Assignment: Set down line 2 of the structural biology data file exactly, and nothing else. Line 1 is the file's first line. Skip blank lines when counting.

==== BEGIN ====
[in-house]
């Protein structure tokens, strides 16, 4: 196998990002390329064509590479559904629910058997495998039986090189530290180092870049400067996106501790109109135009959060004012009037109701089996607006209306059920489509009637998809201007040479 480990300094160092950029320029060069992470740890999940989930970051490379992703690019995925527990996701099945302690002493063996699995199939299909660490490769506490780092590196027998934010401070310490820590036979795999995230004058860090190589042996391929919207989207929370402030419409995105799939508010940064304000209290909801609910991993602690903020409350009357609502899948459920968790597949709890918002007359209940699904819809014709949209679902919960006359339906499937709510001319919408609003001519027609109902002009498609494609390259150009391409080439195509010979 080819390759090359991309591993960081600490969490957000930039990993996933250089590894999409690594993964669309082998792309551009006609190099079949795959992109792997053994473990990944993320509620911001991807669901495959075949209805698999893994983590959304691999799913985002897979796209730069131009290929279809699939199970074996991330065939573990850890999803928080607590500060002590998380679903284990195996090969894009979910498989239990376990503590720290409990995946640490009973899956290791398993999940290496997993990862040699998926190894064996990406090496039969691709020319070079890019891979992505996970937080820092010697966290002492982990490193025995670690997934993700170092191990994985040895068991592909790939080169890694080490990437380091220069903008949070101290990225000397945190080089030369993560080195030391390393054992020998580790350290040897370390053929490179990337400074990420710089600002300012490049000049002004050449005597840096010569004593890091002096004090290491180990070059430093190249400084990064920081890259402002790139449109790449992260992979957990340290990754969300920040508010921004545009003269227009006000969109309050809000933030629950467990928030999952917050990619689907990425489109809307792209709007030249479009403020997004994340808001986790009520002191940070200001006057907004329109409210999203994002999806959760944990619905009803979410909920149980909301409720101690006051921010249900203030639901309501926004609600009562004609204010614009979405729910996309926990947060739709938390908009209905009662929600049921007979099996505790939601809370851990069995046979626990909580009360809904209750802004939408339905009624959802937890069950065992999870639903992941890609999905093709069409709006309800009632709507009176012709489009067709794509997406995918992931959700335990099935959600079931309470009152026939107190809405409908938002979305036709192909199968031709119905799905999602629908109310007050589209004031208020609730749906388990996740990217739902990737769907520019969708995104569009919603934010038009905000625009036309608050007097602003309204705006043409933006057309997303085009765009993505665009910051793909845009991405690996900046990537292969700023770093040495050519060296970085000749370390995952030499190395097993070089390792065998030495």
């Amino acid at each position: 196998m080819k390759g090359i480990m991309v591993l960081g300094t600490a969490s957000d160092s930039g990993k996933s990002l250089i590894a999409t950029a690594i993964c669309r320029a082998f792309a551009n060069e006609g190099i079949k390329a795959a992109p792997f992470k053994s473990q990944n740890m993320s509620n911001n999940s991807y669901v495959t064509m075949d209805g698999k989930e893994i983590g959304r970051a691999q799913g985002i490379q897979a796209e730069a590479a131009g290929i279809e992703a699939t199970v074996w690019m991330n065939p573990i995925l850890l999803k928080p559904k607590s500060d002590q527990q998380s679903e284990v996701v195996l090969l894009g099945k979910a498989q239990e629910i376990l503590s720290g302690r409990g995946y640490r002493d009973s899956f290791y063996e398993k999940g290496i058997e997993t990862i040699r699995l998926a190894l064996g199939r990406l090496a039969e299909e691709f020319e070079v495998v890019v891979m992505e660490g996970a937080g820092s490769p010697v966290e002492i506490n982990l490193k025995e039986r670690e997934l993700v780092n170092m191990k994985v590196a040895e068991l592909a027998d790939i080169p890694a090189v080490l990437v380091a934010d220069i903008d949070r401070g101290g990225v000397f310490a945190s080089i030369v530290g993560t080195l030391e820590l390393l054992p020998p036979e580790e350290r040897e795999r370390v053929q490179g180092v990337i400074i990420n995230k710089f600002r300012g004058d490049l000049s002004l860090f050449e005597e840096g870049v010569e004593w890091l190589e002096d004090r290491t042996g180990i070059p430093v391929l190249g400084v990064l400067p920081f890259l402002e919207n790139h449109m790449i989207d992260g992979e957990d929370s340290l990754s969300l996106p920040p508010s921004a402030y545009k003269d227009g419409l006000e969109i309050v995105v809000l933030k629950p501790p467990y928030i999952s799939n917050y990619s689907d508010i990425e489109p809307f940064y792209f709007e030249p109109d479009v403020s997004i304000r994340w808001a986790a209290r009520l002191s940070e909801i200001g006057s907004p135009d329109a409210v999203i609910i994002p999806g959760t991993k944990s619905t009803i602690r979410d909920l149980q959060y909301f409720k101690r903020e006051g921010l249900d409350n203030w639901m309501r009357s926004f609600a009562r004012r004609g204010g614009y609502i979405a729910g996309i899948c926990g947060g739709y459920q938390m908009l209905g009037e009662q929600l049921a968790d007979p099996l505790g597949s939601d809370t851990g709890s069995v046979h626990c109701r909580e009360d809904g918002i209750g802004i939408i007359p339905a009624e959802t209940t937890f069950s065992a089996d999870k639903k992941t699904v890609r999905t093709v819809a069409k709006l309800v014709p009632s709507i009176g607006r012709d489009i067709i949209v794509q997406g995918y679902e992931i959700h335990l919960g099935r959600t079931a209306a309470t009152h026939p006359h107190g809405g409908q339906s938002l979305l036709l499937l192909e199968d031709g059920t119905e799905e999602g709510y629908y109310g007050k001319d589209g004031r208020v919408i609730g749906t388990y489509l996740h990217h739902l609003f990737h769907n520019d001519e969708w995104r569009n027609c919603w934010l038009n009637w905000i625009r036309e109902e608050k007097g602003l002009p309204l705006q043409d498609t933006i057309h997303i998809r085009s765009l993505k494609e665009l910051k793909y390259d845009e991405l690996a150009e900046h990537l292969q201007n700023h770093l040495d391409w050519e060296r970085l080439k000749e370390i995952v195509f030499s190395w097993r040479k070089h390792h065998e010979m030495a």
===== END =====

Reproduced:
């Protein structure tokens, strides 16, 4: 196998990002390329064509590479559904629910058997495998039986090189530290180092870049400067996106501790109109135009959060004012009037109701089996607006209306059920489509009637998809201007040479 480990300094160092950029320029060069992470740890999940989930970051490379992703690019995925527990996701099945302690002493063996699995199939299909660490490769506490780092590196027998934010401070310490820590036979795999995230004058860090190589042996391929919207989207929370402030419409995105799939508010940064304000209290909801609910991993602690903020409350009357609502899948459920968790597949709890918002007359209940699904819809014709949209679902919960006359339906499937709510001319919408609003001519027609109902002009498609494609390259150009391409080439195509010979 080819390759090359991309591993960081600490969490957000930039990993996933250089590894999409690594993964669309082998792309551009006609190099079949795959992109792997053994473990990944993320509620911001991807669901495959075949209805698999893994983590959304691999799913985002897979796209730069131009290929279809699939199970074996991330065939573990850890999803928080607590500060002590998380679903284990195996090969894009979910498989239990376990503590720290409990995946640490009973899956290791398993999940290496997993990862040699998926190894064996990406090496039969691709020319070079890019891979992505996970937080820092010697966290002492982990490193025995670690997934993700170092191990994985040895068991592909790939080169890694080490990437380091220069903008949070101290990225000397945190080089030369993560080195030391390393054992020998580790350290040897370390053929490179990337400074990420710089600002300012490049000049002004050449005597840096010569004593890091002096004090290491180990070059430093190249400084990064920081890259402002790139449109790449992260992979957990340290990754969300920040508010921004545009003269227009006000969109309050809000933030629950467990928030999952917050990619689907990425489109809307792209709007030249479009403020997004994340808001986790009520002191940070200001006057907004329109409210999203994002999806959760944990619905009803979410909920149980909301409720101690006051921010249900203030639901309501926004609600009562004609204010614009979405729910996309926990947060739709938390908009209905009662929600049921007979099996505790939601809370851990069995046979626990909580009360809904209750802004939408339905009624959802937890069950065992999870639903992941890609999905093709069409709006309800009632709507009176012709489009067709794509997406995918992931959700335990099935959600079931309470009152026939107190809405409908938002979305036709192909199968031709119905799905999602629908109310007050589209004031208020609730749906388990996740990217739902990737769907520019969708995104569009919603934010038009905000625009036309608050007097602003309204705006043409933006057309997303085009765009993505665009910051793909845009991405690996900046990537292969700023770093040495050519060296970085000749370390995952030499190395097993070089390792065998030495």